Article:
Tag Archives: book recommendations

Books I’ve read this month Aug/Sept 17

Summer in BC is great for reading, especially those lazy days when you can’t go outside because of all the smoke from the rest of the country being on fire.

In the car I’ve been listening to John Scalzi’s “Agent to the Stars” . It’s light and fun, but has a good message tucked away inside. Like several of Scalzi’s audio books, it’s narrated by Wil Wheaton, and I think this is a good thing. The story is about a movie agent who is contacted by aliens. They’re the traditional green blobs who are worried that their appearance might prejudice the Earth against them, so they want an agent to work on their image problem.

Since it’s a fun book, I listened to it way too fast, and now I’m neck-deep in “Lords and Ladies” by Terry Pratchett. It’s the third in the “Witches” series from the Discworld, but it pulls in some familiar faces from Ankh Morpork in the shape of Archchancellor Ridcully, Ponder Stibbons, the Librarian and the Bursar. If you haven’t read the Witches series, start with “Wyrd Sisters”, and don’t forget to tell your friends about them.

Outside of the audio world, actual physical books have been read too. I started with “The Magpie Murders“, even though it was written by Anthony Horowitz. I have an unreasonable dislike for him, thanks to a radio interview I heard a long time ago. Maybe he’s changed since then, maybe not, but this book is very good. For one thing, it’s a book about a book, and you get to read the book that the book is about, which is great. Maybe I should explain.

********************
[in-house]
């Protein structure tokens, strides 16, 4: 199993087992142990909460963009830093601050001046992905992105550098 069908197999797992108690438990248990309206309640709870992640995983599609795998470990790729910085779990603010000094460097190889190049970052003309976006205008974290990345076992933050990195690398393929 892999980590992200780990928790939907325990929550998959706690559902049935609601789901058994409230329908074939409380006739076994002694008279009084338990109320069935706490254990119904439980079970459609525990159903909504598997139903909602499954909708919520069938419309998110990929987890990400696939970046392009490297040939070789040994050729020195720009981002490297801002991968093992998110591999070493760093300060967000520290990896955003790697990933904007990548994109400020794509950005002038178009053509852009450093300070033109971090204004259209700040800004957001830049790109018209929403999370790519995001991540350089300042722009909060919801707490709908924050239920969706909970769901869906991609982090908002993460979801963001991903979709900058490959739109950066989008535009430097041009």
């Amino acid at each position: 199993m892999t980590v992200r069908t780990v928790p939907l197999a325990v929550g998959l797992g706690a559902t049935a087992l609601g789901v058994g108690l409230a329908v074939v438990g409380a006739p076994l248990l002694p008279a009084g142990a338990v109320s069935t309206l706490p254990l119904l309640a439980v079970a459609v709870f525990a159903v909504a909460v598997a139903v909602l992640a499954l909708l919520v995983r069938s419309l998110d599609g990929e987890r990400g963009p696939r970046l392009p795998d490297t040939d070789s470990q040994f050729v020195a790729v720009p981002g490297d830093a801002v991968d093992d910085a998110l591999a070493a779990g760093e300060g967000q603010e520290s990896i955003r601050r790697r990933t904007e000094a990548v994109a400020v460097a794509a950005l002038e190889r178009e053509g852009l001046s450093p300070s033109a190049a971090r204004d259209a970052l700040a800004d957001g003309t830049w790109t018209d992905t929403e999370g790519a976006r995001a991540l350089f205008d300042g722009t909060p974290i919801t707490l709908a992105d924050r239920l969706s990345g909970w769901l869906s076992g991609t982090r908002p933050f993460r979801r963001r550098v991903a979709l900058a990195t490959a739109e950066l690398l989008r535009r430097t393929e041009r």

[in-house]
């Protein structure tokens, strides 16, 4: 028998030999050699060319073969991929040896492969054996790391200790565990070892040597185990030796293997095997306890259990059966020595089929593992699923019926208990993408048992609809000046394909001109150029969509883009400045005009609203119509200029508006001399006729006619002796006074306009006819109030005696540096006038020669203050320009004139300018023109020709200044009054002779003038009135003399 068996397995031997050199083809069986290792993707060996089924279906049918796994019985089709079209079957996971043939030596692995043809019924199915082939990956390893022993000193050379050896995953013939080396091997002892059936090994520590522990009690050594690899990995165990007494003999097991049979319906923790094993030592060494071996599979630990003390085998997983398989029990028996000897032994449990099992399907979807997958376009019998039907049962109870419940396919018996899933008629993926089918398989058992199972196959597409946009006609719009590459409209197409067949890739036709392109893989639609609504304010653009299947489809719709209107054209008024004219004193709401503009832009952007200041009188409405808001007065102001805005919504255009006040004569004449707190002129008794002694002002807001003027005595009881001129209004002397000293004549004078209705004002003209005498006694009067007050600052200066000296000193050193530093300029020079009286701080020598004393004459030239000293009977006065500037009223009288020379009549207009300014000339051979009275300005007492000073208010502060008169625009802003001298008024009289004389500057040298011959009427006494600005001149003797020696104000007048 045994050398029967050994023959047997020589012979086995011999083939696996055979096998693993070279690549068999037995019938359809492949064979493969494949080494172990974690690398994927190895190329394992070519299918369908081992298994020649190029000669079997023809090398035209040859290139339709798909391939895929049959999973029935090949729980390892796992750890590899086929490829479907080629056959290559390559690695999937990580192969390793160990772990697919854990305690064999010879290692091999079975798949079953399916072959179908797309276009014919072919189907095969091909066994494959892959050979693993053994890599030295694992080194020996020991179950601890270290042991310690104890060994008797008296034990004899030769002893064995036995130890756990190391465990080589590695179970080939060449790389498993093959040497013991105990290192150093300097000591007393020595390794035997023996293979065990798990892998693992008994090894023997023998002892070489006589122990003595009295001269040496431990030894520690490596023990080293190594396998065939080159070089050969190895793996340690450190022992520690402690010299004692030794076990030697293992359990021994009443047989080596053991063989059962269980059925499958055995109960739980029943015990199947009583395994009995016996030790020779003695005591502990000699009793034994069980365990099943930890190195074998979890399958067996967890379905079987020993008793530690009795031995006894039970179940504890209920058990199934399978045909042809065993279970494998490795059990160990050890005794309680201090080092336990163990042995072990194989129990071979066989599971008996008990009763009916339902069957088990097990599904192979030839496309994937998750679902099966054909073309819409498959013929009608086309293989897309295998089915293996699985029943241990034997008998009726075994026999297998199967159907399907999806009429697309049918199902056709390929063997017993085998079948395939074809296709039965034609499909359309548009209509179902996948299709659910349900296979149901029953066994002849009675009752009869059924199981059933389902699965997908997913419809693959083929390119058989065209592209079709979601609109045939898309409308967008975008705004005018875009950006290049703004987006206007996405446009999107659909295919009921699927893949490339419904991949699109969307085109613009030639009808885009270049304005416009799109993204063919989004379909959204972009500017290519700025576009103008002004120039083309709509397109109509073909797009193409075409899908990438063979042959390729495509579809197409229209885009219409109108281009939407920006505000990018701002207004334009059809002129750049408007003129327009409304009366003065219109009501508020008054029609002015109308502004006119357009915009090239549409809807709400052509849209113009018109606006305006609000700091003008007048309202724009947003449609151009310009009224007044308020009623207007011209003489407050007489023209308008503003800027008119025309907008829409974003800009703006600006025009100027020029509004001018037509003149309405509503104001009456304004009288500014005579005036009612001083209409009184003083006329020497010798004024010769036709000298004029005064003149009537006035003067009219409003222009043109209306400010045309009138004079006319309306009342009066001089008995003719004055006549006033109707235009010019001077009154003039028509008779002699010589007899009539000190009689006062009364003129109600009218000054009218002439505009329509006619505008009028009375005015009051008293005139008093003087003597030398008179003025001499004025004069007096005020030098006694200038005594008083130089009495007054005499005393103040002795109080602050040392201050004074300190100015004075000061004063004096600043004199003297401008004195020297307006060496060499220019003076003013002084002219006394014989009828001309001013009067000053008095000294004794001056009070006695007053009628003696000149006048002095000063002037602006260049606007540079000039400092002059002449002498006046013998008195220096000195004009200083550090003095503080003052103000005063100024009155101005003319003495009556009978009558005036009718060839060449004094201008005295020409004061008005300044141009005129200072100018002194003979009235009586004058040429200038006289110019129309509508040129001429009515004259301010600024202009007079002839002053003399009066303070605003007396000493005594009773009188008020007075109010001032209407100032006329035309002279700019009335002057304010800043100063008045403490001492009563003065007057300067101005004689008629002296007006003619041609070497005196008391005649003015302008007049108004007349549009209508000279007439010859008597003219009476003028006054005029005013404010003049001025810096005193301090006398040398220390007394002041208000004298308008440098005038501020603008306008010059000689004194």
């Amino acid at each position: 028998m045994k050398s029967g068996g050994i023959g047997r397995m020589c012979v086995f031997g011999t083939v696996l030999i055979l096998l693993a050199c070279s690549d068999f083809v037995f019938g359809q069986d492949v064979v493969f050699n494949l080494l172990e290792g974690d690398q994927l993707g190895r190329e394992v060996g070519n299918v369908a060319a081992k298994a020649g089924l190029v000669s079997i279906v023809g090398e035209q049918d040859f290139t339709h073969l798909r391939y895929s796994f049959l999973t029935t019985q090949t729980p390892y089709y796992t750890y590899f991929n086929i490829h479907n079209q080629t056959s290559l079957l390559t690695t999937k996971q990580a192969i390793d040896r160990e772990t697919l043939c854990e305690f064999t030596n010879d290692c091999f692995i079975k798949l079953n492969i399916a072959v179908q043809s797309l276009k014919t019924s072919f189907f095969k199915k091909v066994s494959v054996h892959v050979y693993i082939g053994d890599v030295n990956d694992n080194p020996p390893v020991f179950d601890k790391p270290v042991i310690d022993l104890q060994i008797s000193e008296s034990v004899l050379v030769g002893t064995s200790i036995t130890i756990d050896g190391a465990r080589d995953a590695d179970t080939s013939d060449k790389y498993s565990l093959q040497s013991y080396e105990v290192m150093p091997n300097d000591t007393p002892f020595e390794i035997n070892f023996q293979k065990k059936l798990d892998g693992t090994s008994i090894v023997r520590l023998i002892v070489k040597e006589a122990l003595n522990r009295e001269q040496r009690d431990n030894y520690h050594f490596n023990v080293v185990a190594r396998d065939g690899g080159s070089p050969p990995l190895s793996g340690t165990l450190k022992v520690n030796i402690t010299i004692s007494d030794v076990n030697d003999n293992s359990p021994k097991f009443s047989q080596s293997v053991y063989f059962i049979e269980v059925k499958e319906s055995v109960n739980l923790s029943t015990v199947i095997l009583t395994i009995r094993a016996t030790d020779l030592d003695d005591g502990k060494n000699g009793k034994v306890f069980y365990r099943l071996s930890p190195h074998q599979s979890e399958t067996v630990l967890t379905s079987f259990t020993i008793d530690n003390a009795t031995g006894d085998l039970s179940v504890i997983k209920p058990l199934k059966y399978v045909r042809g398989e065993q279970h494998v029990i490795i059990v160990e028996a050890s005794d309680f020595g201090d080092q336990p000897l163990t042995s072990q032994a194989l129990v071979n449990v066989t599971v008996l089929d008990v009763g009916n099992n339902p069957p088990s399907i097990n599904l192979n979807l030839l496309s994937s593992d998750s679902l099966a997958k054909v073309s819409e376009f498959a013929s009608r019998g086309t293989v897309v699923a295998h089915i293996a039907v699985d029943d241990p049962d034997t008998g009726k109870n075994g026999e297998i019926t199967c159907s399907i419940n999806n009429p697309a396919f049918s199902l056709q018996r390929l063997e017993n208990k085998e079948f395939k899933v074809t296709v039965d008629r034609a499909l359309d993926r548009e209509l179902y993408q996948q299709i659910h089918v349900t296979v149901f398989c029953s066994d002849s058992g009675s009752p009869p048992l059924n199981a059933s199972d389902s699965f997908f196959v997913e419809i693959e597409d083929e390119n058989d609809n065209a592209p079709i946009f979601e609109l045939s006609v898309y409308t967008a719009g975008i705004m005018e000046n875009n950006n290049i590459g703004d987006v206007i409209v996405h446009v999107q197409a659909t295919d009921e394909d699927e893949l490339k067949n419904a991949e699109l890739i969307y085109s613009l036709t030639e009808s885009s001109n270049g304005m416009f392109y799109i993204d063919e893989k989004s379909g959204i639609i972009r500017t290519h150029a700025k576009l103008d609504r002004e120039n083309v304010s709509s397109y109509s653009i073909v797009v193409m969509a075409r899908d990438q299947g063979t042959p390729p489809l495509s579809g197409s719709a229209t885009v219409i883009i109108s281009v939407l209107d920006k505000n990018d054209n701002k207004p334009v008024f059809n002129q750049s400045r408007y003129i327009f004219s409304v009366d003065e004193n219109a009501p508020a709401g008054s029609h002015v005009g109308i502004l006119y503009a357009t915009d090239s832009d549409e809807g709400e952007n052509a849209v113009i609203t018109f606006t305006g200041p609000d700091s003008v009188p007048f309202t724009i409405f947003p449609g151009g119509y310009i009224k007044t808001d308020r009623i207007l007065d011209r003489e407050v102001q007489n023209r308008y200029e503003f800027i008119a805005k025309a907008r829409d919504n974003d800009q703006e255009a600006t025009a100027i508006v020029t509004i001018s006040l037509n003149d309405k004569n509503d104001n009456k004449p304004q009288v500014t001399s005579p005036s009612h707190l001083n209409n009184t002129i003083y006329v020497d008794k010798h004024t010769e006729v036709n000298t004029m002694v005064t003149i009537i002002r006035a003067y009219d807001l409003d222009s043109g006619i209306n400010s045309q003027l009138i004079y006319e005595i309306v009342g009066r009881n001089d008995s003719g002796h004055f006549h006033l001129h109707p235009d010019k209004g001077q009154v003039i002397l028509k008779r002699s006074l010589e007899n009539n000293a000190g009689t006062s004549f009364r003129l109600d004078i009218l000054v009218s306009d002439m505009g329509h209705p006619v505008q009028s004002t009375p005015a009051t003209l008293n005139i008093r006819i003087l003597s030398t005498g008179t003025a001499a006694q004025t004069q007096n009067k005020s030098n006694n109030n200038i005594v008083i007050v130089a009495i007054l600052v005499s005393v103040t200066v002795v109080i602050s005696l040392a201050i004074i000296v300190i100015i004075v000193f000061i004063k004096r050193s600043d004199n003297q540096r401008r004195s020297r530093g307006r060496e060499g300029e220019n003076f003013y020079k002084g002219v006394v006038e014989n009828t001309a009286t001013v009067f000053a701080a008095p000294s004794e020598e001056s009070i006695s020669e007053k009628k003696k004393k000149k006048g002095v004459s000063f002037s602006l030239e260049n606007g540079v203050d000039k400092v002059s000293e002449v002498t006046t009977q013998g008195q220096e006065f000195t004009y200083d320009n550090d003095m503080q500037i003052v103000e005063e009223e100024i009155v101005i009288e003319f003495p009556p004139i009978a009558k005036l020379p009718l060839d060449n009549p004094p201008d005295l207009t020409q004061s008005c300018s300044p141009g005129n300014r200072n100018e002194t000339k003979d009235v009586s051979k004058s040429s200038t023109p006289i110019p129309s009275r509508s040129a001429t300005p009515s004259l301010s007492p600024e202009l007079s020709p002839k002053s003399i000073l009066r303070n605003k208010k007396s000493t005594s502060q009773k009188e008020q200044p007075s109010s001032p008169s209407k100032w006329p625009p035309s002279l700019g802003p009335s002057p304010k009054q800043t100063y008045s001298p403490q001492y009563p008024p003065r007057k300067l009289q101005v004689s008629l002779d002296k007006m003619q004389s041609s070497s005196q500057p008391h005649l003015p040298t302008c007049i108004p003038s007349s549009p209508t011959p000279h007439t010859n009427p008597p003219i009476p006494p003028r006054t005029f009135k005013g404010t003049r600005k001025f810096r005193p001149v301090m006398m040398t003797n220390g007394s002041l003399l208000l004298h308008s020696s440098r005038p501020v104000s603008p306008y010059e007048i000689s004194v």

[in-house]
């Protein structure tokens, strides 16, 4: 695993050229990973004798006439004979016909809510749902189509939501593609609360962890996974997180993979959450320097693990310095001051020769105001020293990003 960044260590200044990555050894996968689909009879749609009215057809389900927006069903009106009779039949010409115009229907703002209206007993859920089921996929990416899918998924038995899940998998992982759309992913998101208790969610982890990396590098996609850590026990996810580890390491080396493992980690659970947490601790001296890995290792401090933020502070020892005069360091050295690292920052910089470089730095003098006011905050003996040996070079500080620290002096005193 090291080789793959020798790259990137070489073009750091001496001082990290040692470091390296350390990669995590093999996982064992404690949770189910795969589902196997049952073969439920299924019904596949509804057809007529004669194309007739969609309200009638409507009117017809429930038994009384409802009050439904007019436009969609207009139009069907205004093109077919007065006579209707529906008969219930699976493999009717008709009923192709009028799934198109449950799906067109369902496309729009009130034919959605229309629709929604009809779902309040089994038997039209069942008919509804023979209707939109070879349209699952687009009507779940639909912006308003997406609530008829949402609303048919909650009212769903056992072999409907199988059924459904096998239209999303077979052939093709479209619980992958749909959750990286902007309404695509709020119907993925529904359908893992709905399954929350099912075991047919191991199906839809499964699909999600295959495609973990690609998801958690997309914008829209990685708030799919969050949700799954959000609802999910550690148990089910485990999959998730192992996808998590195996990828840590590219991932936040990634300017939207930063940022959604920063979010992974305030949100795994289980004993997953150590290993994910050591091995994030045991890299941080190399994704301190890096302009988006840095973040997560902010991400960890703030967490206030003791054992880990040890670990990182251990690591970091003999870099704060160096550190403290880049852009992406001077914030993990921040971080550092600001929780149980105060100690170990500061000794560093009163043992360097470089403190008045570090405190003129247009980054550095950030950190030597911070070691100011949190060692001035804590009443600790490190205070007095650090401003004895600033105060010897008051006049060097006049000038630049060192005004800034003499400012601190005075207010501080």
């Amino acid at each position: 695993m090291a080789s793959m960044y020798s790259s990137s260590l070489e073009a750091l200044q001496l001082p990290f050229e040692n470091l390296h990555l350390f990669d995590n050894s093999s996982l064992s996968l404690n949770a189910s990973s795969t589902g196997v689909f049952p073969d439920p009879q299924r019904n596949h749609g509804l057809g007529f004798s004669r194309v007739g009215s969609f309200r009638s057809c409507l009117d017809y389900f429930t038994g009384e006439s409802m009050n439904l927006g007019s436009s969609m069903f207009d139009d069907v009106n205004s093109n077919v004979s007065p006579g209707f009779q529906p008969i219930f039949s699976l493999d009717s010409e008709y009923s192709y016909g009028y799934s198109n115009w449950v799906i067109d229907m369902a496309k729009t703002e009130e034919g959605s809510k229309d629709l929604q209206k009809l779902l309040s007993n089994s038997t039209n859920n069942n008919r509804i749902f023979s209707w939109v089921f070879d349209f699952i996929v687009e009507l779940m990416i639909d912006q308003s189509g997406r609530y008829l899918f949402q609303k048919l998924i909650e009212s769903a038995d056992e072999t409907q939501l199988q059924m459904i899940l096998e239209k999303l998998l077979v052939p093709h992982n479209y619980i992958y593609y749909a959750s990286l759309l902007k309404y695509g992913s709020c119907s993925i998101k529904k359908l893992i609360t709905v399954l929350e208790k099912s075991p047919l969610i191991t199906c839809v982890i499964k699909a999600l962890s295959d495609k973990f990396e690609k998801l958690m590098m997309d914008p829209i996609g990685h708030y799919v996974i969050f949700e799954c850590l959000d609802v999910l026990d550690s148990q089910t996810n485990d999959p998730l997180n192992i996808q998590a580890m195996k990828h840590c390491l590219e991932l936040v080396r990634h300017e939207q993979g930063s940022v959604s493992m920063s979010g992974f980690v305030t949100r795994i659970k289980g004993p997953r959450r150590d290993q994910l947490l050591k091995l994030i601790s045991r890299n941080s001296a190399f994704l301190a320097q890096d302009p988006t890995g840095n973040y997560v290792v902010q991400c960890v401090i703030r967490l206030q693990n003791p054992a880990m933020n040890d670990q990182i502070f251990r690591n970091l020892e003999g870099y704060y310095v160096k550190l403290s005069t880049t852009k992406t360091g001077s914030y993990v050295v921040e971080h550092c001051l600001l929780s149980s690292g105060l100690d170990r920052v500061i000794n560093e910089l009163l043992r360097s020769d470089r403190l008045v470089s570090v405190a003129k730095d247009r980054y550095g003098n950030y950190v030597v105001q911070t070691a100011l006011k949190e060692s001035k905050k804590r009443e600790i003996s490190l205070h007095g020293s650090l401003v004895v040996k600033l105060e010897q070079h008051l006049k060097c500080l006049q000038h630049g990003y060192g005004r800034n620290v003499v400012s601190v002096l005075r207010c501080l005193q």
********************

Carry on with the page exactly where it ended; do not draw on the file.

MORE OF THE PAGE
The story is told by a literary agent or editor (I forget which). She’s taken delivery of the latest – and last – in a series about a Poirot-style detective, and she’s planning to read the whole thing through. but the last chapter is missing. While she hunts for the missing chapter, she discovers the author is dead – probably suicide, but maybe not. And there are disturbing parallels between his life and the fictional village he wrote of in his series. To find out the truth, she has to solve the murder in the book and in real life.

I’m glad I read this book – now, if I ever meet Mr Horowitz in person, I’ll have something nice to say to him.

Having enjoyed one mystery, I went straight on to another. This one was “The Zig Zag Girl” by Elly Griffiths. It’s based on the real-world idea of magicians being used in the Second World War to confuse the enemy using stage magic principles. Now, years after the war, it looks like someone is targeting the “Magic Men” and killing them off. Since one of them is a policeman, it’s his job to find the others and try and solve the murders before he falls victim too. This is the first of a series, and I’ll be tracking the others down soon.

My final offering for this month is a non-fiction piece. “Blood, Sweat and Pixels” is a recounting of the effort it takes to get video games from conception to completion. I like games, though I don’t get to play them frequently enough to recognise more than two or three of the ones mentioned in this book (and I’ve not actually played ANY of them) and worst of all, the book ends with the sad story of the now-legendary “1313”, the Star Wars game that never was. When you read the stories, you wonder why anyone even tries to make video games, let alone how they reach the markets. You also, if you’re me, wonder if there’s ever going to be a playable release of 1313.

Image result for 1313 screengrabs

 

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